Speaking of adaptation, meals take even more planning-ahead these days. Not only is Levi walking; he’s running and climbing — onto couches, chairs, boxes, whatever he can. You have no idea how many distractions I had to have in place in order to make this cherry tomato-black bean-corn salsa. It’s hard when every 20 seconds you have to look up from whatever you’re doing to make sure your son hasn’t scaled the bookshelf. But somehow I made it work and we ended up with this beautiful salad for dinner, which was perfect for a warm evening, but also sounds delicious now as I hear the pitter-patter of rain against the window.

The chicken is seasoned with a delicious spice mixture of chile powder, brown sugar, cumin, and coriander before being grilled to perfection. Then it’s sliced and set on top of crunchy romaine lettuce, along with a spoonful of the salsa, and sliced avocado, and dressed with  a slightly sweet/slightly tart lime-cilantro vinaigrette. My slight adaptation to this Fine Cooking recipe is that we decided to grill some corn on the cob and add the kernels to the salsa, which added a nice sweet flavor and seemed to fit in with the southwestern theme. We also used romaine instead of Bibb lettuce, omitted the pine nuts (because we didn’t have any) and substituted chicken thighs for the chicken breasts. Our changes are reflected below. We hope you enjoy this dinner salad this summer. Its bold flavors will not disappoint.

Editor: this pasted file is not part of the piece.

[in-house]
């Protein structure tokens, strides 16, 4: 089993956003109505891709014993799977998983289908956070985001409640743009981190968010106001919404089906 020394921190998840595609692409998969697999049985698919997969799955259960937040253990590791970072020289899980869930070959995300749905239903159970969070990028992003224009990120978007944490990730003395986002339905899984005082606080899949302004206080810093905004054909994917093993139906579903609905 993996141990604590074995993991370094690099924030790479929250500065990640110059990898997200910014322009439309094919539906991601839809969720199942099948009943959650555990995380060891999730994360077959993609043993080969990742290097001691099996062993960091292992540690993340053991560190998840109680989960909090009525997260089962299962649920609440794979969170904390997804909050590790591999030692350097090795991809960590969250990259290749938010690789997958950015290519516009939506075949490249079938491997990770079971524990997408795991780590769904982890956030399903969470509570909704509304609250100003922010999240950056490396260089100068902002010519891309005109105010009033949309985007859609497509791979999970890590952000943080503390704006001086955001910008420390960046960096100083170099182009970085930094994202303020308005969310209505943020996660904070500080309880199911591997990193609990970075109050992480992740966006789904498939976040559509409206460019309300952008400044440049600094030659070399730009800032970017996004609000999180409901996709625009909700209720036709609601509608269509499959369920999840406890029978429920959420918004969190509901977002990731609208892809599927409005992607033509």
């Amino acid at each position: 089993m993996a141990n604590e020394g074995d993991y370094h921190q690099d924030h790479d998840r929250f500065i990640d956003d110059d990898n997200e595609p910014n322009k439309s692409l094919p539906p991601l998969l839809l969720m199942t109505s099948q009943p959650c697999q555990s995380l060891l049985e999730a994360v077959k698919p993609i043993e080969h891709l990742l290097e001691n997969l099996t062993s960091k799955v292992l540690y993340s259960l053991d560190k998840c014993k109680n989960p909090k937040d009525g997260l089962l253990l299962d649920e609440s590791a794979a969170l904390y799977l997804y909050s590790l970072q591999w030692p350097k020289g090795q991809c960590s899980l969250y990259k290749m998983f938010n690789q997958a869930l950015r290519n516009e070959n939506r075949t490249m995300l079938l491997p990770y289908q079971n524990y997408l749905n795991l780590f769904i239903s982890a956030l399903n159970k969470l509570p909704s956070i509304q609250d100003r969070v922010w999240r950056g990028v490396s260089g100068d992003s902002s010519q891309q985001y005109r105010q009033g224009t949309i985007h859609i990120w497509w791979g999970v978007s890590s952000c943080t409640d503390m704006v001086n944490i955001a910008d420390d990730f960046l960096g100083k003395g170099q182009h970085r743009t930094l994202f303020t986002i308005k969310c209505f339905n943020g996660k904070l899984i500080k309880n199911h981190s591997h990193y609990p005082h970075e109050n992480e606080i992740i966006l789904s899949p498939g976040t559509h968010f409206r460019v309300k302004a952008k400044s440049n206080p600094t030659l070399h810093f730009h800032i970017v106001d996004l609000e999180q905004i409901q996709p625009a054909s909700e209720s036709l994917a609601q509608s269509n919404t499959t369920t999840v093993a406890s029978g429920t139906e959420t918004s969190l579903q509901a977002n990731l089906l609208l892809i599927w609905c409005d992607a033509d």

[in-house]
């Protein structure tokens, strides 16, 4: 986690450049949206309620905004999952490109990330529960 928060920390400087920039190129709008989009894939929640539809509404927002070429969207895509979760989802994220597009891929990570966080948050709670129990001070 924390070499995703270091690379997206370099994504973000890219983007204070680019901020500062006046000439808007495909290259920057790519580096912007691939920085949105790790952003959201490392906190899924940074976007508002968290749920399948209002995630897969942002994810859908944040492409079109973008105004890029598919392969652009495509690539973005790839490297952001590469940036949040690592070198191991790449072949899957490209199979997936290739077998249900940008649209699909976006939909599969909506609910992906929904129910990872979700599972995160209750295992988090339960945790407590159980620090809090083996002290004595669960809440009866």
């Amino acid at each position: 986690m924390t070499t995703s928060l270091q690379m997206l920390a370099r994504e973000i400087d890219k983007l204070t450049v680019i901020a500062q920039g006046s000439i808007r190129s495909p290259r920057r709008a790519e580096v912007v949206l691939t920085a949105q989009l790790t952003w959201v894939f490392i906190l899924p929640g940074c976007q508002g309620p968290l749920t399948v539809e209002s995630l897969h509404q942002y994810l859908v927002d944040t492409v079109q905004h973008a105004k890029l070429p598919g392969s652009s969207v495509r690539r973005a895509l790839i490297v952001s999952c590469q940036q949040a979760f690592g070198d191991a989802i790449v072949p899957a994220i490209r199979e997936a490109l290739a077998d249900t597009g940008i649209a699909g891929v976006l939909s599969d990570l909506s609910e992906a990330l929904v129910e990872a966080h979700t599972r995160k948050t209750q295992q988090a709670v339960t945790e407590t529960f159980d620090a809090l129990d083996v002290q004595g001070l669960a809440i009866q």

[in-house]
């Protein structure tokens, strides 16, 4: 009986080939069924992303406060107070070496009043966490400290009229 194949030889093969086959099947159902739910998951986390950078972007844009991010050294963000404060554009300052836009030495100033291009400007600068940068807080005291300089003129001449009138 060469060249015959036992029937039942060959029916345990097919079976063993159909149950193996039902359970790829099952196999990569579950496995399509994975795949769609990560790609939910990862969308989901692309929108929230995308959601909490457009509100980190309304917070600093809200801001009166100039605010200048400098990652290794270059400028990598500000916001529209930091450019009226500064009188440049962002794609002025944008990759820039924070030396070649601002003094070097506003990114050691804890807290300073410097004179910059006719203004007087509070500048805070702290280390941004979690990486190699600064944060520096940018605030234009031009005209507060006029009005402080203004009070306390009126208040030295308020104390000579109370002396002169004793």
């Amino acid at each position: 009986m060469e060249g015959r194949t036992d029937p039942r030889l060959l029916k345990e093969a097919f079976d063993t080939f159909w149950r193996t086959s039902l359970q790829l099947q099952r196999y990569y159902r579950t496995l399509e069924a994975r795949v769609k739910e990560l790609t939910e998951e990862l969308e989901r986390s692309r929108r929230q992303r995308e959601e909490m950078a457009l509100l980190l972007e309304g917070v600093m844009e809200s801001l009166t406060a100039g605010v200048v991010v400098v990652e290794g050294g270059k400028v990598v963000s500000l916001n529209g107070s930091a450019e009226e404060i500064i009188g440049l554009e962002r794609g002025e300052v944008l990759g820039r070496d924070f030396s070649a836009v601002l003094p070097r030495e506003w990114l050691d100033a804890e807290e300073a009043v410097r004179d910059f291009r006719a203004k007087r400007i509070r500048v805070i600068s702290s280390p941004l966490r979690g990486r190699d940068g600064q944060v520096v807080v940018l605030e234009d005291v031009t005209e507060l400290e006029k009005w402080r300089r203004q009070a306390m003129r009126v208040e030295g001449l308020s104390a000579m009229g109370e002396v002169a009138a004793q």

Southwestern Grilled Chicken Salad with Cherry Tomato-Black Bean-Corn Salsa

(Slightly adapted from the Aug/Sept 2010 issue of Fine Cooking)

4 boneless, skinless chicken thighs
1/2 TBS. chili powder
1 tsp. brown sugar
1/2 tsp. ground coriander
1/2 tsp. ground cumin
Kosher salt
1 large ear of corn, husked and lightly oiled
6 TBS. extra-virgin olive oil
2 TBS. +  2 tsp. fresh lime juice
1 TBS. + 2 tsp. chopped fresh cilantro, plus leaves for garnish
2 tsp. honey
Freshly ground black pepper
Tabasco (optional)
1/2 of a 14-oz. can black beans, rinsed and drained (save other 1/2 for another use)
4 oz. small cherry or grape tomatoes, quartered or halved (about 3/4 cup)
1 small clove garlic, minced
1  head romaine lettuce, chopped
1 medium firm-ripe avocado

  • Prepare a medium-high gas or charcoal grill fire.
  • In a small bowl, combine the chili powder, brown sugar, coriander, cumin, and 3/4 tsp. salt. Rub the spice mixture over both sides of the chicken thighs (you’ll have some left over, but it’s a great spice blend for another use). Let chicken sit at room temp while the grill heats.
  • Grill the corn until tender and the kernels are charred in spots, about 6 minutes. Set aside and allow to cool. Grill the chicken thighs until done, about 6 minutes, flipping once. Let rest for 5-10 minutes.